19. It was really hard to have to give up: My career, I am still passionate about education.
20. A new hobby I have taken up since my diagnosis is: Writing, I love it!
21. If I could have one day of feeling normal again I would: Just run with my kids, play and climb trees. I don’t really know if I would like to feel normal again for a day I want to know what I’m missing, it would make living my life that much harder again. I would rather someone step into my shoes for 24 hours to understand.
22. My illness has taught me: Not to judge, to be a better person, everyone has a story if you haven’t got the time to listen to that story and to learn about that person then you aren’t qualified to have an opinion. Be kind always.
23. Want to know a secret? One thing people say that gets under my skin is: When people say ‘but your always smiling’ like my symptoms can’t be real. Just because I’m in pain doesn’t mean I need to be miserable all the time. Don’t get me wrong there are times when I am miserable but being happy is a choice and being ill has taught me to appreciate the joy in every day and not to take things for granted.
24. But I love it when people: Just ask. There was an incident a little while ago with a mum at school who was telling everyone, quite vocally, what a bad example I was to everyone parking on a yellow line outside school. Why didn’t she ask? Why didn’t she just look at my disabled place card? She was very observant where my parking was concerned but not that my daughter falls all the time and can’t manage full-time school or that she rides in a pushchair even though she is 5. Some people choose to see what they want to see. Take the time to ask, don’t be so judgemental.
25. My favourite motto, scripture, quote that gets me through tough times is: There are many… At the moment there is a song that is our anthem in our house ‘Freak Flag’ from Shrek the musical. Be proud of who you are, be confident in your own skin. You’ll get the gist….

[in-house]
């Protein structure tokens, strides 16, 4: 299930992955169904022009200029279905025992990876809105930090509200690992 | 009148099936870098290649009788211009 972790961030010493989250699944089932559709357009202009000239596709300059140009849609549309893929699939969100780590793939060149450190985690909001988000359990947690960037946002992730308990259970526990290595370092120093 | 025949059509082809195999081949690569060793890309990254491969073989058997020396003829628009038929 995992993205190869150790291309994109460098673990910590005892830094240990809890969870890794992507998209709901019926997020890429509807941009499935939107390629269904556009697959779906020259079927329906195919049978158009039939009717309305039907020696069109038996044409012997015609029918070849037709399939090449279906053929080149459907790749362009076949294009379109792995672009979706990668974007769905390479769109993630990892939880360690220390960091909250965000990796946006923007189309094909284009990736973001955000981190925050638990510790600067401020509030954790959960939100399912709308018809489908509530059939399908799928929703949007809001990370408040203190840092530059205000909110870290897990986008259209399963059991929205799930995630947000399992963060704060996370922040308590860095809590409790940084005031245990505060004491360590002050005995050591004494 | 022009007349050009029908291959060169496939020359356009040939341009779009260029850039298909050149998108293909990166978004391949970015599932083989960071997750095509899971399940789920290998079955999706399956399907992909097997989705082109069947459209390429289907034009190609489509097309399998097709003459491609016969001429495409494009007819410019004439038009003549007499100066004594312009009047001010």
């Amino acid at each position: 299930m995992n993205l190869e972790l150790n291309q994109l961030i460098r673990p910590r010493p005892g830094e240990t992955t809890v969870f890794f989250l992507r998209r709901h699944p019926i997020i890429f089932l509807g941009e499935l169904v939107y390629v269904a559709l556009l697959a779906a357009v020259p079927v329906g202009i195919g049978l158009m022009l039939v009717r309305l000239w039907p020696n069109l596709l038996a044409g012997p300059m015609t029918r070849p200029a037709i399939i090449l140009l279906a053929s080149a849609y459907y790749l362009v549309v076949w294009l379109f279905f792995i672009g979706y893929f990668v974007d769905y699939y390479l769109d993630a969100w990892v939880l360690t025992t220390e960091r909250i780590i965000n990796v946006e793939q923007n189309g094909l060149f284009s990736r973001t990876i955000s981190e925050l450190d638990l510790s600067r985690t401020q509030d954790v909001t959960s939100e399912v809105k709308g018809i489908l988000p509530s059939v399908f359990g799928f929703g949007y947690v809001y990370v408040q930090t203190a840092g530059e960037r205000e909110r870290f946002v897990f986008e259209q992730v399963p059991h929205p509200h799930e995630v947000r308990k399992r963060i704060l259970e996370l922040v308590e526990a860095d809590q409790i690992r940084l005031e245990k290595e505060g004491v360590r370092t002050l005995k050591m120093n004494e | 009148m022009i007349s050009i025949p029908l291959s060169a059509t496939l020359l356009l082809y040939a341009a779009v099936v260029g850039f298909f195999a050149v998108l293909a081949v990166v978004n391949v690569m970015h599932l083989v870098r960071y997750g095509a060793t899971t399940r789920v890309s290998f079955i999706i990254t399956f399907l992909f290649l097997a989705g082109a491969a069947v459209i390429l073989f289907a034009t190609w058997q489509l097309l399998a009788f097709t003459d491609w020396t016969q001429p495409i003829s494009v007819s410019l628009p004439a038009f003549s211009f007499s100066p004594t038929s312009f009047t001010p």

We spend out whole lives wishing
We weren’t so freakin’ strange
They made us feel the pain
But it’s they who need to change
The way they think, that is
It’s time to stop the hiding
It’s time to stand up tall
Say hey world, I’m different
And here I am splinters and all, splinters and all
Let your freak flag wave
Let your freak flag fly
Never take it down, never take it down
Raise it way up high
Let your freak flag fly, let it fly, fly, fly
It’s hard to be a puppet
So many strings attached
But it’s not the choice you made
It’s just, how you, were hatched
26. When someone is diagnosed I’d like to tell them: It will be OK, there is a period of adjustment, sometimes grief, loss, sometimes relief, don’t lose sight of your hopes and dreams and who you are as a person, it will be OK.
27. Something that has surprised me about living with an illness is: What a positive experience it can be and the amazing relationships that have been fostered because of it.
28. The nicest thing someone did for me when I wasn’t feeling well was: It’s the simple things that mean the most, someone just knowing without me having to say because they ‘get me’ and understand my illness. Taking the time to chat, not about how I’m feeling but normal daily stuff. To laugh because that really is the best medicine!
29. I’m involved with Invisible Illness Week because: It is a powerful initiative uniting those who live with invisible illness and giving them a voice.
30. The fact that you read this list makes me feel: Inspired – to do more to raise awareness.